It was wet. Way more wetter than I could ever imagine. The sort of weather that you look at and just think…why bother going outside? I should just curl up under the blankets and listen to the rain on the roof.
I landed in Victoria on Friday the 11th of April and drove off to Woodend stopping at the classy Sunbury shopping centre to pick up some lunch. Living the sheltered life that I do in the enclave that is Canberra, places like these really broaden my horizons. I saw a an old lady driving along with her rear bumper just dragging along the road totally oblivious to it all.
Nice bit of singletrack
This year I had decided to stay on site. This was a sensational decision for quite a few reasons. The main one however, was that it was 50metres from the start line. If you ever want a sensational experience for racing logistics then I can highly recommend that one.
Driving in, it was just pouring down. Fantastic. I had checked with Henry from MaxAdventure on the Thursday prior to flying out to confirm that the race was still on. It was. So, I went. I’m really glad I did.
The first time I ever raced in Victoria, I was a Junior. It was about 1991 and there was a national XCO round at Marysville. True to form, it was raining. Unfortunately over the years I have lost track of some of the 90s, but all I remember was that race being hell. The main recollections I have are not being able to descend the hill because the rear chainstay was clogged with mud and the wheel couldn’t spin. The other thing I remember was throwing the bike in the creek to clean it. Yep…we’ll go with the ‘cleaning’ story there.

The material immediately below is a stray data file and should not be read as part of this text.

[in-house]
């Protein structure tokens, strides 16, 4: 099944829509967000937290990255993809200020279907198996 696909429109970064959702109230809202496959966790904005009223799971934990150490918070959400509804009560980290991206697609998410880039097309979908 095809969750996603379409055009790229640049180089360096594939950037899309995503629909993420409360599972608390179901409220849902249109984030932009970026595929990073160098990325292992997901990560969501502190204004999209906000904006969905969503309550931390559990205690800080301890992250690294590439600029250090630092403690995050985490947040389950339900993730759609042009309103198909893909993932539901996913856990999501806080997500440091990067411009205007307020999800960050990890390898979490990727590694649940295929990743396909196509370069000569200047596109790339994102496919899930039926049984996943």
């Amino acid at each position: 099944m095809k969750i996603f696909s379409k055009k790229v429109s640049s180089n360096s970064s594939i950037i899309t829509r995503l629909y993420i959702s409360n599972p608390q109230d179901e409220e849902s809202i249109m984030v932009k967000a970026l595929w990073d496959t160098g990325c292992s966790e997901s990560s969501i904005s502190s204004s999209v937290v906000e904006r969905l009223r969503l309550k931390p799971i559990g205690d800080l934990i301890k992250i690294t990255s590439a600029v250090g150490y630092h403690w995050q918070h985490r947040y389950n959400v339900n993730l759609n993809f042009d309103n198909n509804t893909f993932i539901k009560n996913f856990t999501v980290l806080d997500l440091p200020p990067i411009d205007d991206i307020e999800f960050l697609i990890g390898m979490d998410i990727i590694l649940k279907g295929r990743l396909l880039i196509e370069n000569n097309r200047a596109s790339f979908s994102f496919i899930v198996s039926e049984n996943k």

I am not a triathlete, so do not know what to do in these situations
Course recce was first thing on my mind after getting the bike built up. It was a little fresh, it was pouring and I wanted to check out how things might be. I had full leg warmers on , and I also wore a thermal jacket that I only wear in Canberra when it is under minus 3 degrees.
The course looked quite good. Bearing in mind that it had rained all week the trails were at least clean. There was a fair bit of standing water. A little understatement, but at the bottom of the puddles, the ground was firm….and that is a pretty big distinction.
2 hours later I was soaked to the bone, hypothermic, and hungry. But I had figured out what I wanted to know, so I considered it a successful mission.
Saturday was just spent sorting the bike. I hate a dirty bike, and despite the irony of the fact that it was going to be a mudbath of sorts and mud spattered after the first 100 metres, I cleaned it so that it looked perfect. OCD much?
First hill straight from the gun
Sunday was an early wake up for a 7am start. The start however floated out an hour after it was discovered that the course markings had been tampered with overnight. Being held through an open forest, there is access by 4WDs and motorbikes. Plus, you never just know what the native wildlife get up to on a Saturday night. Lots of sneaky wombats out there. Just ask Shaun Lewis! He’s the ultimate sneaky wombat from way back!